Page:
there is nothing quite like learning about the foods and medicine available to you in your bio region. it's empowering, and good for you, and it should be good for the environment too. i am a big believer in the plants best suited to your good health are those which grow in wild abundance in your general surroundings... which calls for patience, trust, and keen observation. that being said, some plants that are not in great abundance are sometimes necessary to seek out and they make for very precious medicine indeed. regardless, it's important to foster the continuance of any plants gathered through the above methods and the time honored tradition of thoughtful harvest --taking only what you need at the proper time and leaving plenty unharvested growth in high enough number to allow for genetic diversity. with this in mind, it is also best to leave the healthiest examples untouched. a good rule of thumb is to take no more than 10% of ariel growth, half that if you're gathering root, and half that again if you're gathering bark. you don't want to kill a tree, or disrupt a micro niche, or even strip other beings of access to their necessary resources. why, think of the birds and the bees (we won't talk about bears and other such things)! 
 
of course, wildcrafting here on the farm is much different than it is for a lot of folk who don't have a long term relationship of mutual sustainability with the environment they are harvesting in. the relationships we've developed with the various plant life on this property are a privilege not afforded to so many.  i've barely skimmed the surface on the basic ethics of wild crafting because it's beyond the scope of what i sat down to write about tonight. suffice it to say that wildcrafting is currently in the throes of a cultural renaissance, with wild harvesting celebrity chefs and wildcrafted herbal medicine being all the rage in the new green economy, it's important to understand that plants can be over harvested into near extinction, just like animals-- american ginseng and goldenseal are two species that come readily to mind.
 
if you are interested in wild harvesting and want to know more, the herbalist, seven song has a pdf of ethical wildcrafting guidelines available here ... and michael vertolli has another set of guidelines which are equally important to abide by. we also think united plant savers is a great organization worth everyone's attention. they have tools to help keep you informed about endangered plant species and they work toward helping to sustain and conserve plants for future generations.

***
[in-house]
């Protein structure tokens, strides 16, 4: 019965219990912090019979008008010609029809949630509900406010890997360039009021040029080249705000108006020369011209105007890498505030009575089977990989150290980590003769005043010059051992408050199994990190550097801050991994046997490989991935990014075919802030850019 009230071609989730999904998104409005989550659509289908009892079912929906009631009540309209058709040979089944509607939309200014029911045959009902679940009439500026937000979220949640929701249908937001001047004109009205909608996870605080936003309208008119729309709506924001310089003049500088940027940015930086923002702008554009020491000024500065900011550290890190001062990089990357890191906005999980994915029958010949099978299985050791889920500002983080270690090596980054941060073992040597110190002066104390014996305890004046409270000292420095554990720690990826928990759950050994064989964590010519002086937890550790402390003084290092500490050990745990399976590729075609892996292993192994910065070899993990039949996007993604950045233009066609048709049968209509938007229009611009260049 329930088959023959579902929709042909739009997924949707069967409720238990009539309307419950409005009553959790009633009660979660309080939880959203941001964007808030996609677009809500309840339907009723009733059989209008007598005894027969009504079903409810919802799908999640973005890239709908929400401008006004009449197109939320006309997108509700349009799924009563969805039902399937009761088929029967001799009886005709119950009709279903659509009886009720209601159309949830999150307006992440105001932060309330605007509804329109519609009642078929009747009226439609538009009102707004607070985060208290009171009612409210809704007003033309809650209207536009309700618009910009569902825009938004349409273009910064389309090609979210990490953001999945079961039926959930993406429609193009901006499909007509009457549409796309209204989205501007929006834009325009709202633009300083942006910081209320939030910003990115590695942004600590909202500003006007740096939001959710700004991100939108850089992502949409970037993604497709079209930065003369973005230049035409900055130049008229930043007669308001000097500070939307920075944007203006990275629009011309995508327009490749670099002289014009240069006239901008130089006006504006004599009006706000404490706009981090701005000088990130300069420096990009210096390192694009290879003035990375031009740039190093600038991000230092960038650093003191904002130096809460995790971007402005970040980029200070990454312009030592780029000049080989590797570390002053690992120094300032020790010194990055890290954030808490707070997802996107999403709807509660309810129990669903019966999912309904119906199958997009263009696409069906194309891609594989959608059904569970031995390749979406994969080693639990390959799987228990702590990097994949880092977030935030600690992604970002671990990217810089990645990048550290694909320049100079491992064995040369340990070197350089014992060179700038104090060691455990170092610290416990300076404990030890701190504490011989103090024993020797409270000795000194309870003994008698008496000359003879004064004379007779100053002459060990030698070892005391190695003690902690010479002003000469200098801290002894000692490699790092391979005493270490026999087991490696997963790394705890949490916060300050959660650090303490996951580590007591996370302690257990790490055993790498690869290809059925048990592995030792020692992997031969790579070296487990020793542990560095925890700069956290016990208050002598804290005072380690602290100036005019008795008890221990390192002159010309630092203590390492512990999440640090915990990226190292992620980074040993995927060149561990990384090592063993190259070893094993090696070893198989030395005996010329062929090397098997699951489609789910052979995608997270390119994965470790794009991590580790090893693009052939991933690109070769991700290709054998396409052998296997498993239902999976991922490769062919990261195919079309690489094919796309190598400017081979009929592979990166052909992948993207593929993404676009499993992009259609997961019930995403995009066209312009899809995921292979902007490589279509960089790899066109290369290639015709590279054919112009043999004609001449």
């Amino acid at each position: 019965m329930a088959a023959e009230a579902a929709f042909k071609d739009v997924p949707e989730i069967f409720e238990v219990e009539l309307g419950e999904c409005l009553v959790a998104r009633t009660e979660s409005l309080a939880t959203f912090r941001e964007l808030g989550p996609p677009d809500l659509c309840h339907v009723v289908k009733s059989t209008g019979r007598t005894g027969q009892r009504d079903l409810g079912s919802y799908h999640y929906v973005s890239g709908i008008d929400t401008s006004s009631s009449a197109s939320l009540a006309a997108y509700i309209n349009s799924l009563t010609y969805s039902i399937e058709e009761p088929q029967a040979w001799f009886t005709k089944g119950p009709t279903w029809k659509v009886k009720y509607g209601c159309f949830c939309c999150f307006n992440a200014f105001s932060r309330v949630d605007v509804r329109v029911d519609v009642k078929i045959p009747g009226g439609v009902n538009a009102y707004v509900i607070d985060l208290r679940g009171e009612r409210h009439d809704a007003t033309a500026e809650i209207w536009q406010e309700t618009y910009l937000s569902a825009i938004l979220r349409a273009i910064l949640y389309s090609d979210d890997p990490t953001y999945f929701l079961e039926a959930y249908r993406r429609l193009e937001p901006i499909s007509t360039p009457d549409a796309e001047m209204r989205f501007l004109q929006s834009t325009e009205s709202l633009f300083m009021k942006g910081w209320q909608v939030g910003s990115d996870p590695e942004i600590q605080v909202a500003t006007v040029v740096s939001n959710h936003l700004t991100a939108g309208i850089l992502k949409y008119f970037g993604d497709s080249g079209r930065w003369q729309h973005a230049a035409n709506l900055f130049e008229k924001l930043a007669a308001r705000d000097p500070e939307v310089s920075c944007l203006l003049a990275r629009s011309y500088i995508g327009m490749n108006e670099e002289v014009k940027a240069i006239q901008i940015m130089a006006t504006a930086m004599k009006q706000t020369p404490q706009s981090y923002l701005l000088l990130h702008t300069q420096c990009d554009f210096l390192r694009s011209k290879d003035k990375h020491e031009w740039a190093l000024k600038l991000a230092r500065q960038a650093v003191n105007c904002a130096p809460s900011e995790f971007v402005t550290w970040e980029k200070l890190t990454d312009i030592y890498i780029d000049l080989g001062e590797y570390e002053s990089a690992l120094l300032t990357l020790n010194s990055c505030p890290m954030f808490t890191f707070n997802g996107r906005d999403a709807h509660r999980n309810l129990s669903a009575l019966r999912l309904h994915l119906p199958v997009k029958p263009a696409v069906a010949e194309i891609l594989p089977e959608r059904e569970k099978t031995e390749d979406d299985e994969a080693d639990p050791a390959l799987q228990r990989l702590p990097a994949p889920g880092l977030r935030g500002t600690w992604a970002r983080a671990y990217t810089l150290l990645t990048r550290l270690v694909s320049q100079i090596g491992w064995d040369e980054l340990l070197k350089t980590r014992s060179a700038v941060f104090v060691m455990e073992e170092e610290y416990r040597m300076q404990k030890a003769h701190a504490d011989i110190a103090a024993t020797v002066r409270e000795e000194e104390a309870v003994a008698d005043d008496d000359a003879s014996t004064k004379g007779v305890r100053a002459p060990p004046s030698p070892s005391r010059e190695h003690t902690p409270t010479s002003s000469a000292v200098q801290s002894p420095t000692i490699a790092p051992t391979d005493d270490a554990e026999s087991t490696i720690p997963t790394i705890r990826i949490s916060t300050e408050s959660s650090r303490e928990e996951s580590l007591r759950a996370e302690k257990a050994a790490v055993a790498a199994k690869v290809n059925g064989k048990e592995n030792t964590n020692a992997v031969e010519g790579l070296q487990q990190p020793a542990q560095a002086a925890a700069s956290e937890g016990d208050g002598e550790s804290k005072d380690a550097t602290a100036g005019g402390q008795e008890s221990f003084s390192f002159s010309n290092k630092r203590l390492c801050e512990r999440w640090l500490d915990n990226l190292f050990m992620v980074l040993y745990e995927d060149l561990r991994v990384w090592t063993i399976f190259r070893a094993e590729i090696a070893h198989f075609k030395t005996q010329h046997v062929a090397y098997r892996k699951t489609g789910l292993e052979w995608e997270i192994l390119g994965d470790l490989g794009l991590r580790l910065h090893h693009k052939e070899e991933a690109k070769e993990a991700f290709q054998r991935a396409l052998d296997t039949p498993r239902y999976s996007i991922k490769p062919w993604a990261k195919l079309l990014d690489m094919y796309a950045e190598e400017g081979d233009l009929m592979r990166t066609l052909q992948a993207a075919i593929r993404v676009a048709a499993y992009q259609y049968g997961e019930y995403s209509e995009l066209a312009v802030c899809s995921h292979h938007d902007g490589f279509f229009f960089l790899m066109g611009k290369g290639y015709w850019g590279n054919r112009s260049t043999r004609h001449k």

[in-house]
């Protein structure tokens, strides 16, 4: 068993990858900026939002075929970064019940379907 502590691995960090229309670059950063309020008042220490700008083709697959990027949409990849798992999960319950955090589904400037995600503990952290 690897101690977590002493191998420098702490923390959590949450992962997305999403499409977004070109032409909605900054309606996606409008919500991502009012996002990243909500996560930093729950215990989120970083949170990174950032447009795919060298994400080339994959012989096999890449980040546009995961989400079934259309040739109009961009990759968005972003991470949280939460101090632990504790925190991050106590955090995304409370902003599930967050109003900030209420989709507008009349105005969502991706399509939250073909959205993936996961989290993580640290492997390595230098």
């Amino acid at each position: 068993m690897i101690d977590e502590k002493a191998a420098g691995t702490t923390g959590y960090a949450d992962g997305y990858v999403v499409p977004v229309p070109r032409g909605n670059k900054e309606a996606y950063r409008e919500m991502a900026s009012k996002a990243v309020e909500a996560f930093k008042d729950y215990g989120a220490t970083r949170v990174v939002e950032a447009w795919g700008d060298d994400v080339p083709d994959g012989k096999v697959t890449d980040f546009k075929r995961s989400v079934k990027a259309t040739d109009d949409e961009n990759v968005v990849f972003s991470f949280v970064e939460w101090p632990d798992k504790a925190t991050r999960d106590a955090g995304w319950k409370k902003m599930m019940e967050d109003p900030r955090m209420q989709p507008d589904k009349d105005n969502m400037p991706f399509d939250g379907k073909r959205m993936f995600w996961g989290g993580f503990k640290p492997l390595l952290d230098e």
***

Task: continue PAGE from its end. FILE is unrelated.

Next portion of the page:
a pdf on elderberry propogation can be found here.
it is not necessary to use rooting hormone. if willow (salix spp.) is growing anywhere you can access it, just trim some young shoots. strip the shoots of their leaves. chop the young shoots well (more surface exposure for maceration) and place in a jar or enamel pot until it is at least half full. bring a pot of fresh water to boiling point. remove from heat and allow to cool for a few minutes so it's still hot, but not hot enough to break down the salycillic and indolebutyric acids (the active ingrediants of this recipe). pour over willow bits to fill the container. cap the container lightly and allow to steep over night or longer (the longer the better). pour the liquid off through a strainer to remove willow bits. store rooting liquid in a clean, sterile, sealable container for up to two months in your refrigerator.
to use: soak your cuttings in the rooting liquid for a couple of hours before planting in a growth medium. or allow the cuttings to soak in it for a day or two, until replacing this with clean water.
alternately, you can try the lazy man's way and simply place your stripped young willow shoots in the water or dirt with your cuttings, but this seems less effective to me.